Daily Archives: October 23, 2012

Approaching Malo-Jaroslavets

General Sir Robert Wilson was at Kutuzov’s headquarters on October 23 when messengers began arriving with news that the French had left Moscow.  “It was clear Malo-Yaroslavets was the point on which the enemy was moving; and whilst the corps was getting under arms, advice was received that the enemy from Fominskoye was already on the march in that direction.  Not a moment was lost: by seven o’clock the corps of Dokhturov was straining every nerve to reach Malo-Yaroslavets before the enemy whose lights were frequently visible during the night, as the columns occasionally approached within a mile or two of each other.”

Inscription on the picture – Oh no,
Will They Eat Horse Meat as the Turks?
Inscription on the card –
I Said Will They Eat Horse Meat?
Kutuzov at Fili
Commemorative 1912 Russian
Candy Box Card

“Malo-Yaroslavets is built upon the side and summit of a lofty hill, rising immediately above the Luzha, and over which river is a bridge distant about a hundred yards from the ravine.  The ground on both flanks of the town, ascending from the river, is woody and steep, and the ground on the left is intersected with very deep fissures and ravines, so as to be impracticable for artillery movements from the bank of the river.  The whole town is built of wood; near the summit of the hill there is an open space like a grande place; and near the ravine, at the bottom are a church and a couple or more of houses that command the approach.”

Meanwhile, on the French side, Jakob Walter was outside Malo-Yaroslavets on guard duty the night before the battle: “Near Jaroslavetz in the evening the Russian Moldavian army, which had come from Turkey, met us.  In this city I was ordered on guard at the headquarters of the general staff while the army encamped in front of the city.  Here the inhumanity of the commanders began to mount: the remaining troops’ weapons were inspected, and many who did not have their weapons fairly rust-free got 12-20 strokes with a club until they were near desperation.”

Sources:
The Diary of a Napoleonic Foot Soldier, Jakob Walter, p. 59

1812: Eyewitness Accounts of Napoleon’s Defeat in Russia, Antony Brett-James, p. 213

Exhausted Horses and Muddy Roads

Faber du Faur was travelling near the end of the column and records the difficulties they experienced on October 23, 1812, “Overcoming a number of difficulties, in part caused by our horses dropping from exhaustion and in part from the disorder reigning in the marching columns, we finally pushce dthrough the Desna and Krasnaya-Pakra defiles and, on 24 October, reached Czirikovo.  We then left the old Kaluga road, turning off to the right in order to gain, via Rudnevo, the new road.  As we made this oblique march we found ourselves bogged down in clay soil churned up by the rain, and it was here that we began to lose wagons, horses and caissons.  We had been able to reach Czirikovo without any such loss, but it had only been after a supreme effort and now our horses were exhausted.  From now on we abandoned or destroyed what we could not haul with us.  We even had to leave behind some of the more exhausted horses.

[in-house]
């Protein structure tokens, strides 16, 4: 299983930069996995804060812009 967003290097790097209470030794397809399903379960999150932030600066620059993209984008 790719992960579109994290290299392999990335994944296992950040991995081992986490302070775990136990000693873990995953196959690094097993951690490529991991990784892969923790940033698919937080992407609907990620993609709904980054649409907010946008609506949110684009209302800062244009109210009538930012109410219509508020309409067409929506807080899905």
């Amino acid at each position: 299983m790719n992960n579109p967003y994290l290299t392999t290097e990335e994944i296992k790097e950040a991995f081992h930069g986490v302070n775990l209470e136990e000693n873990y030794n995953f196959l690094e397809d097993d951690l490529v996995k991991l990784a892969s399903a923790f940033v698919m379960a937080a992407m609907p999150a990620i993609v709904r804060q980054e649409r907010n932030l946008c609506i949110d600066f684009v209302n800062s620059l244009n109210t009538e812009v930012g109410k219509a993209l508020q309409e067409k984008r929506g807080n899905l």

On the Road from Moscow to Kaluga,
Near Bykassovo, 23 October
by Faber du Faur

The rearguard burnt any wagons it came across so that they would not fall into enemy hands.  Sometimes soldiers did not even wait for the rearguard to come up but attempted to destroy vehicles then and there, placing the troops marching past in extreme danger.  Here, for example, as some artillerymen attempt to rid themselves of a caisson, a mounted gendarme rides up and fires his pistol at it in order to set it ablaze.  It explodes, costing the gendarme his life and burning a number of men most horribly.  These would die a miserable death but a few days later as the march continued.”

Source:
With Napoleon’s Army in Russia: The Illustrated Memoirs of Faber du Faur, 1812, Edited by Jonathan North